Institute for War and Peace Reporting | Giving Voice, Driving Change
Georgia: Lockdown Hits Farming Sector
A farmer tending to his strawberry greenhouse, that's near the occupation line. (Photo: Tamuna Shonia)
Jambul Ekhvaia, 62, has been growing strawberries for many years on his farm in the village of Khurcha. He sold much of his crop in Gali and Sukhumi, on the other side of the river Enguri that marks the de facto border with the breakaway republic of Abkhazia. He even trained some farmers there in strawberry cultivation and supplied them with several hundred seedlings as part of a development programme.
But since all crossings into Abkhazia were closed due to lockdown measures to stop the spread of coronavirus, Ekhvaia he has no longer been able to sell his produce there.
The government, he said, needed to do more to help him and other local farmers, in particular explaining what aid they could access during the state of emergency.
“They [authorities] should have contacted us, all the farmers in the region, even if it was just online and should have explained to us about assistance provided to us during lockdown,” he continued. “I think that the farmers are doing the best job we can and if the authorities don't help us to sell our produce, we will face serious problems.”
Small producers in the Samegrelo-Zemo Svaneti region say that they are facing serious difficulties in continuing to farm during lockdown. Restrictions on transport and market closures have seriously impacted local agriculture
Giorgi Gergedava, a Zugdidi cucumber farmer from the village Tsaishi, said that it was proving so hard to sell his produce that he was now giving away much of it to socially vulnerable people for free.
“It is difficult when you can't sell your produce because of the state of emergency, but I have found a solution and decided to give away a part of my crop,” he said. “Up until March, I used to supply restaurants and hotels. Cucumbers cost 12 GEL a kilo (3.70 dollars) at this time last year. Because of the pandemic, however, these facilities are now closed. I’d rather give the cucumbers to people who need them than throw them away.”
The authorities have created a crisis plan to help small producers, including a fund to provide 200 GEL (60 dollars) per hectare, for some 200,000 farmers with land up to ten hectares, that will launch on May 20.
Farmers will also receive 150 litres of diesel per hectare they own, which they will be able to buy for one GEL cheaper than market price, and be exempt from irrigation taxes in 2020. Various sectors, such as honey and milk producers, will have specific plans to help them through this period, including co-financing schemes.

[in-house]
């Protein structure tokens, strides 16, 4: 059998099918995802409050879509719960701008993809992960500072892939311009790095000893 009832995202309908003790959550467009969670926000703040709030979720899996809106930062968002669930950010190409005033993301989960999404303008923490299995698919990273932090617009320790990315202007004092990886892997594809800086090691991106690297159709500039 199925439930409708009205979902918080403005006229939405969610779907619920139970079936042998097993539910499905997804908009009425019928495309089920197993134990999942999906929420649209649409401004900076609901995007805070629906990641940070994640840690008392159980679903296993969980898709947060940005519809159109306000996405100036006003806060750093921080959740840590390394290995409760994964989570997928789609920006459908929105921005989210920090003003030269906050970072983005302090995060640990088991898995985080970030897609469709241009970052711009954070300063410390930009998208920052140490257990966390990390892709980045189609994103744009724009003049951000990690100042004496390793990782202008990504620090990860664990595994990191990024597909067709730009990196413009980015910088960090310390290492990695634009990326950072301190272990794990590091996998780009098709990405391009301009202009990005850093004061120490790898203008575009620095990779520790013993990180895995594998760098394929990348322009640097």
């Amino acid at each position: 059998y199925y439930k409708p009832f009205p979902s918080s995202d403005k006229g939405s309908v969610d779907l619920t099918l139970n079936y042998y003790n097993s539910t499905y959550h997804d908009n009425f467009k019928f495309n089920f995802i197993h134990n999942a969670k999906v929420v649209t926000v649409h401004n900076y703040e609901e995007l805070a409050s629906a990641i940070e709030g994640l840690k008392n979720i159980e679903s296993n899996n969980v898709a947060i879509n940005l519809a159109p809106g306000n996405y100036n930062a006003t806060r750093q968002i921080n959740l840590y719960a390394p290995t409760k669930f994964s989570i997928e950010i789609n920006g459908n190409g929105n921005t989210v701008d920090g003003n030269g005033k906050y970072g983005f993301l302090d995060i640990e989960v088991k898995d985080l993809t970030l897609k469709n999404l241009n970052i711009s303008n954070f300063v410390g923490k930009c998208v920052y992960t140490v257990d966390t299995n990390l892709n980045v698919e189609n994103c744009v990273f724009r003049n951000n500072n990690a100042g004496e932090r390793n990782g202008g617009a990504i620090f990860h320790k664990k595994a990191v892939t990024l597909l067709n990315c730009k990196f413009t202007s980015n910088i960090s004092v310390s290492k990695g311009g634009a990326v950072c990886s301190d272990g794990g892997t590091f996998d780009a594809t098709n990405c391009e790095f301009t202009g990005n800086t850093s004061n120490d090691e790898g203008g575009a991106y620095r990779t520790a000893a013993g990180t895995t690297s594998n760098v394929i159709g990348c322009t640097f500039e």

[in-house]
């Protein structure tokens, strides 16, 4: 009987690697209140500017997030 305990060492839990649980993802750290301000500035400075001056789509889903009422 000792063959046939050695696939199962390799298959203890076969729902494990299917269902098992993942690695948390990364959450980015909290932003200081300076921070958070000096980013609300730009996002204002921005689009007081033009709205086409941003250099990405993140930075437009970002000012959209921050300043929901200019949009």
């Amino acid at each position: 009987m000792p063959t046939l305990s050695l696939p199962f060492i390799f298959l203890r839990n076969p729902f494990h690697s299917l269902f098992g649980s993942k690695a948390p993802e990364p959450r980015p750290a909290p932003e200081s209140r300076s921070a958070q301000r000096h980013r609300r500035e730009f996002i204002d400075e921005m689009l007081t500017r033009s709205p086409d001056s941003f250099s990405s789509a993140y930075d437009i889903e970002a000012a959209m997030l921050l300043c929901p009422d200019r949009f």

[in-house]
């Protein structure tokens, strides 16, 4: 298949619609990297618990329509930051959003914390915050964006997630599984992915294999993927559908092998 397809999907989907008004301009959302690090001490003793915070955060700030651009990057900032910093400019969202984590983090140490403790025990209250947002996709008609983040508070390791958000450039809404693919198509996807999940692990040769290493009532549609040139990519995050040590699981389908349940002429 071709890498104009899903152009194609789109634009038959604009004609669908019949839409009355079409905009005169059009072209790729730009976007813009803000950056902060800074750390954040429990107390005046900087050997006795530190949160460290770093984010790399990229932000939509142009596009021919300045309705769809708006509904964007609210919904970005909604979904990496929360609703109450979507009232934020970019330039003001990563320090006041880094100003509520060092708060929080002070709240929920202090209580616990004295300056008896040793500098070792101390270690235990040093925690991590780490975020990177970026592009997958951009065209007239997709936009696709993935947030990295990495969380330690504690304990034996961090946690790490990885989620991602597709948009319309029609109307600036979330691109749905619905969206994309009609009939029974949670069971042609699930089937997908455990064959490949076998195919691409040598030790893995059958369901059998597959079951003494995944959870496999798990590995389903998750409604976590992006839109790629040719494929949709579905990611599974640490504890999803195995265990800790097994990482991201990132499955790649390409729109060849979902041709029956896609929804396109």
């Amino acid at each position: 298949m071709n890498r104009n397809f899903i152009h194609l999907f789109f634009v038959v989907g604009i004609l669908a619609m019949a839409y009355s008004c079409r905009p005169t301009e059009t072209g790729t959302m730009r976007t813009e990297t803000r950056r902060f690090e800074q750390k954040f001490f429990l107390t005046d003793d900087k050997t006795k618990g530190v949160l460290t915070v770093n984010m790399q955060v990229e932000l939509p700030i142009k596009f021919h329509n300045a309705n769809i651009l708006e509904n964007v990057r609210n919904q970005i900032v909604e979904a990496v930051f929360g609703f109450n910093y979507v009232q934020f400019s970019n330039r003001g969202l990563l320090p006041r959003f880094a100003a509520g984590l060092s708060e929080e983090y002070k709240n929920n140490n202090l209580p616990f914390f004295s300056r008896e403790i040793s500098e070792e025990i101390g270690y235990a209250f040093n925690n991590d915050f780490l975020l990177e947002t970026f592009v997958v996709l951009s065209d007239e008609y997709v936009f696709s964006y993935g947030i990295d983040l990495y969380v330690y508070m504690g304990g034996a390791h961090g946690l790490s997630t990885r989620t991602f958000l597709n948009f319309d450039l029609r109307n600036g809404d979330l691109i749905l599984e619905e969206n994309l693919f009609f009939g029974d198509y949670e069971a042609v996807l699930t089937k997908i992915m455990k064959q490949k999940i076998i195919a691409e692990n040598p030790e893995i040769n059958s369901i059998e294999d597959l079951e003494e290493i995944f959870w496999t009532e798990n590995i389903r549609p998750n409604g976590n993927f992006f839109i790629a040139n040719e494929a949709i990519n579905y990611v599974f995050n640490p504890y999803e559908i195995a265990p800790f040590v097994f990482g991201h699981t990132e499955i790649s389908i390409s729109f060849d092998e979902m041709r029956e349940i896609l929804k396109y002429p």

The local authorities maintain that farmers should be able to continue growing and selling their produce, even in the current circumstances.
“The problems related to transportation, including during travel restrictions, are being solved instantly,” the local deputy governor, David Verava, said in a statement. “If farmers have problems, they call our administration via a hotline and the problem is solved in the shortest possible time. Strengthening agriculture is important for the government, because in the times of pandemic, the country must be able to meet the domestic demand for food.”
However, some producers, such as 71-year-old beekeeper Lamzira Rafava, said that the effects were yet to be felt by people like him.
“When a beekeeper cannot sell honey and has tonnes of it stored, it’s really awful,” he explained. “The government appears to be helping us, but so far we have not seen any results. If we had any support in terms of selling our honey, we would increase our production by two times or even more.”
Giorgi Kvaraia, the director of the agriculture consultancy centre of Samegrelo-Upper Svaneti, explained that the central government will be announcing a plan to include various projects and opportunities for farmers.
“The new action plan will give farmers preferential credit for agro-ventures, with loans from 5,000 to 100,000 GEL (1,500-30,000 dollars) being interest free in the first six-months. As for the problems that farmers had due to the pandemic restrictions, such as transportation, we are trying to solve those one by one.
“A few farmers are already starting to be able to sell their products; a big problem was that agricultural markets were closed but those are starting to open up,” he continued. “We have about 25 greenhouses registered in the Zugdidi area, all of which will be receiving assistance.”
Other organisations are also stepping in to provide innovative solutions.
Tea Anchabadze, project coordinator of the Association for Agricultural Development NGO said that they had started developing a platform to provide consultancy services as well as other forms of assistance to farmers.
“Currently we are helping farmers to advertise and sell their products online,” Anchabadze said. “On top of that, we’re also working on connecting farmers with distribution companies that have special permissions to travel and will help them distribute their produce.”
As coronavirus sweeps the globe, IWPR’s network of local reporters, activists and analysts are examining the economic, social and political impact of this era-defining pandemic.
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